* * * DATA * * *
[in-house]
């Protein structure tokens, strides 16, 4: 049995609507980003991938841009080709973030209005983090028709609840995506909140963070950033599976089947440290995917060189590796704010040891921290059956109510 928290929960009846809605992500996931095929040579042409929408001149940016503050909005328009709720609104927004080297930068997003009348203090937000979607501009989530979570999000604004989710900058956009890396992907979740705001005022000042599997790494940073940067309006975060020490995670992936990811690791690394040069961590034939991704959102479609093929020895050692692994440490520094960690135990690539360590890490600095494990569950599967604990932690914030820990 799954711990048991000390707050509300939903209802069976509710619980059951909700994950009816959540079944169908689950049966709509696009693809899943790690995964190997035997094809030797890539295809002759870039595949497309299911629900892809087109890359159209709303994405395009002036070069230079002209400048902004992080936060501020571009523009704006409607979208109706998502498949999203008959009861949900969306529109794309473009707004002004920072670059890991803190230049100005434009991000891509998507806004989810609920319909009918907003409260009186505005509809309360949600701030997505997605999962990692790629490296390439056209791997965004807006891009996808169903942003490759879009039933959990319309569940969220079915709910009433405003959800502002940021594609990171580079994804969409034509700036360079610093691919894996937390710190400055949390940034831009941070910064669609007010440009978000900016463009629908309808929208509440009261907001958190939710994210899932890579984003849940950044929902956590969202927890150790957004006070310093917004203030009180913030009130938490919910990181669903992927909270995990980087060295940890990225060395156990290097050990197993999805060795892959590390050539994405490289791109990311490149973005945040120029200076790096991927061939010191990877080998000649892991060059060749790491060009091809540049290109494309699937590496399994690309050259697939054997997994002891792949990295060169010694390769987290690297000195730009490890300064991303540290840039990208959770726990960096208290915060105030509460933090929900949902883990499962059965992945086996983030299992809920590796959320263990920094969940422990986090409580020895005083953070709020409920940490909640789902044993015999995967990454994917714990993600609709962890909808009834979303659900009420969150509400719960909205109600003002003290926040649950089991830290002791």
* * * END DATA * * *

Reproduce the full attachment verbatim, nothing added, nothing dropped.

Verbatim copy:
[in-house]
């Protein structure tokens, strides 16, 4: 049995609507980003991938841009080709973030209005983090028709609840995506909140963070950033599976089947440290995917060189590796704010040891921290059956109510 928290929960009846809605992500996931095929040579042409929408001149940016503050909005328009709720609104927004080297930068997003009348203090937000979607501009989530979570999000604004989710900058956009890396992907979740705001005022000042599997790494940073940067309006975060020490995670992936990811690791690394040069961590034939991704959102479609093929020895050692692994440490520094960690135990690539360590890490600095494990569950599967604990932690914030820990 799954711990048991000390707050509300939903209802069976509710619980059951909700994950009816959540079944169908689950049966709509696009693809899943790690995964190997035997094809030797890539295809002759870039595949497309299911629900892809087109890359159209709303994405395009002036070069230079002209400048902004992080936060501020571009523009704006409607979208109706998502498949999203008959009861949900969306529109794309473009707004002004920072670059890991803190230049100005434009991000891509998507806004989810609920319909009918907003409260009186505005509809309360949600701030997505997605999962990692790629490296390439056209791997965004807006891009996808169903942003490759879009039933959990319309569940969220079915709910009433405003959800502002940021594609990171580079994804969409034509700036360079610093691919894996937390710190400055949390940034831009941070910064669609007010440009978000900016463009629908309808929208509440009261907001958190939710994210899932890579984003849940950044929902956590969202927890150790957004006070310093917004203030009180913030009130938490919910990181669903992927909270995990980087060295940890990225060395156990290097050990197993999805060795892959590390050539994405490289791109990311490149973005945040120029200076790096991927061939010191990877080998000649892991060059060749790491060009091809540049290109494309699937590496399994690309050259697939054997997994002891792949990295060169010694390769987290690297000195730009490890300064991303540290840039990208959770726990960096208290915060105030509460933090929900949902883990499962059965992945086996983030299992809920590796959320263990920094969940422990986090409580020895005083953070709020409920940490909640789902044993015999995967990454994917714990993600609709962890909808009834979303659900009420969150509400719960909205109600003002003290926040649950089991830290002791």